Current Nepal Time
Dispatch Group Two:
is the key word in getting ready to climb the world's largest peak. So far all
climbers have spent two nights at Camp I and five nights at Camp II. The
importance of getting used to the altitude cannot be taken lightly.
At both camps, the climbers spend the time
reading, listening to their Walkman, playing cards and eating pretty luxurious
meals. Contrary to popular belief MRE's (Meals Ready to Eat) and freeze dried
foods are not the main stay of their diet. Meals consist of breakfast
pancakes, eggs, bacon, and fruits. Lunches of soups, sandwiches, cheese, and
vegetables served around 12:30 make up the middle of the day, while ham,
chicken, buffalo, potatoes, vegetables make up the dinner time - always
followed by a desert of fruits, pudding, Jell-O or even apple pie. Weather has
prevented the climbers from getting to Camp III. So today at 4:30, they are
returning to the Everest Base Camp for a few days of rest before they ascend
Weather at Camp II has been quite variable
with temperature during the day as high as 114 deg. F and as low as 4 deg F.
in the evenings. It's the high winds and snow above Camp II that have
prevented them from going any higher. It may seem to be a slow process but
just as the famous Robert E. Lee said, "Most major accomplishments not only to
be time, but patience as well." In other words "Calm Yourself" as the other
Robert E. Lee would say. The acclimatization process is slow but necessary for
the climbers or anyone who comes this high. It was told to myself that if one
were to fly from sea level to the top of the Everest at 29,035', they would be
dead of High Altitude Pulmonary Edema within two minutes and if they were just
taken to the Base Camp at 17,800', they would last only two hours.
This is why Bob Hoffman has taken such care
and calculation, not just for the climbers to make it safely to their Everest
climb, but for the Sherpas, porters, trekkers and support staff as well. Bob's
experience and know how through 22 years of climbing and leadership are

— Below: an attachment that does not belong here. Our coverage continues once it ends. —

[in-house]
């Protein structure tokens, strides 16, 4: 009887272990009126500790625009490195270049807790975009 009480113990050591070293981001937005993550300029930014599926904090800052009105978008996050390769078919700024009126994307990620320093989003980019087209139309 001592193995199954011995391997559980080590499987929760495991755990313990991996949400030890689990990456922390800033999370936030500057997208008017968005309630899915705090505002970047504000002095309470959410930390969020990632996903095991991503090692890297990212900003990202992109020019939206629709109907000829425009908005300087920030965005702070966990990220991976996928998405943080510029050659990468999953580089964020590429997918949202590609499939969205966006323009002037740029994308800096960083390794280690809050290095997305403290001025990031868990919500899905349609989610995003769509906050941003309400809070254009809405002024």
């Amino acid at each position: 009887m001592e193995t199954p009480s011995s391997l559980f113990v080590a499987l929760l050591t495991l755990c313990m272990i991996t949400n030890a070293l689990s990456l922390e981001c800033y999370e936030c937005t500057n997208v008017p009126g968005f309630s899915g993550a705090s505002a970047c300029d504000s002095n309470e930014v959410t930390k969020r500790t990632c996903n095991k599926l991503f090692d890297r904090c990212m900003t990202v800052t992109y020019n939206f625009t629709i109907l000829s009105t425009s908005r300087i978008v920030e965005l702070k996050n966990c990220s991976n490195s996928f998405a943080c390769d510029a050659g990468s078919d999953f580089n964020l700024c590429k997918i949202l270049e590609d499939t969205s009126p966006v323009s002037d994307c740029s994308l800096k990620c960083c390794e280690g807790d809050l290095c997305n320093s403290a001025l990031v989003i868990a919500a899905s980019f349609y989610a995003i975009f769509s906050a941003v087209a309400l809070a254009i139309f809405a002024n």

respected not only by the climbers, but also the leaders of other groups in
the Base Camp. Coming down to the Base Camp to let the climbers rest up and
prepare for the summit only makes sense to strengthen the climbers physically
as well as mentally. As stated before, I personally feel that baring bad
weather or an individual's poor health, all eight climbers will soon be
standing on Top Of The World. -Don Briggs, Base Camp Manager
Base Camp Update: We are all doing well at base camp.
Included in our 11-day trek was a special "puja" with Apa Sherpa in his home
village of Thame and a visit to the school in Thame where we are hoping to
expand with a secondary level. Our team members and climbing Sherpas are all
healthy and strong. We are totally organized at base camp. So far only two
delays have occurred: One with the oxygen coming from Russia and the second,
the generator being held up in shipping and then customs. But, thanks to Sue
Hoffman in the USA and Deepak of Wilderness Experience, our agent in
Kathmandu, both arrived without incident. We know the hard work that was
involved in accomplishing these tasks. We have been to Camp I carrying loads
(equipment and gear) and are anxious to continue with our ascent and
acclimatization to higher camps. As of now, thanks to our strong climbing
Sherpas we are stocked up to Camp II.
We are currently being delayed due to problems in the ice fall! We are
primarily concerned with safety and don't want to continue our push to higher
camps and jeopardize the safety of our Sherpas or team members. So far there
has been 2 injuries in the ice fall. Yesterday 2 Sherpas were hurt after an
anchor pulled while crossing a ladder. They were rescued by all the climbing
Sherpas in the ice fall and brought down to base camp and one had to be
helicoptered out to Kathmandu. The ice fall is in bad condition and thanks to
our expedition leader, Bob Hoffman, we were the first to file a formal
complaint with the group (SPCC) responsible for maintaining of the ice fall
(now other team leaders are also filing complaints). The SPCC is working to
improve the anchors and ladders across the crevasses, but they need more
people to do the job effectively. This year, with the large number of teams
going through the ice fall, excess use on the ropes and ladders is causing
failures to occur and the ice fall needs constant maintenance for safety.
We feel we have a strong climbing team. Our climbing Sherpas
are some of the best with an average of 3 summits each between them. This
includes Apa Sherpa, who holds the record with the most Everest summits to
date. Also between our team, we have an average of 1.5 climbs on Everest
before. The team as a whole has tons of mountaineering experience and
cumulatively we have climbed in almost every mountain range in the world.
Our goal of course is to ALL summit, but in a style where
safety is our primary concern. Thanks for all your support and good wishes.
They do not go unnoticed, and are very motivating.
We are off tomorrow, for 9 to 10 days to establish up to
Camp 3 and to further our acclimatization. We'll be out of contact, so no
worries, we are all in good spirits and are watching out for each.
-Mimi Vadasz & Bob Hoffman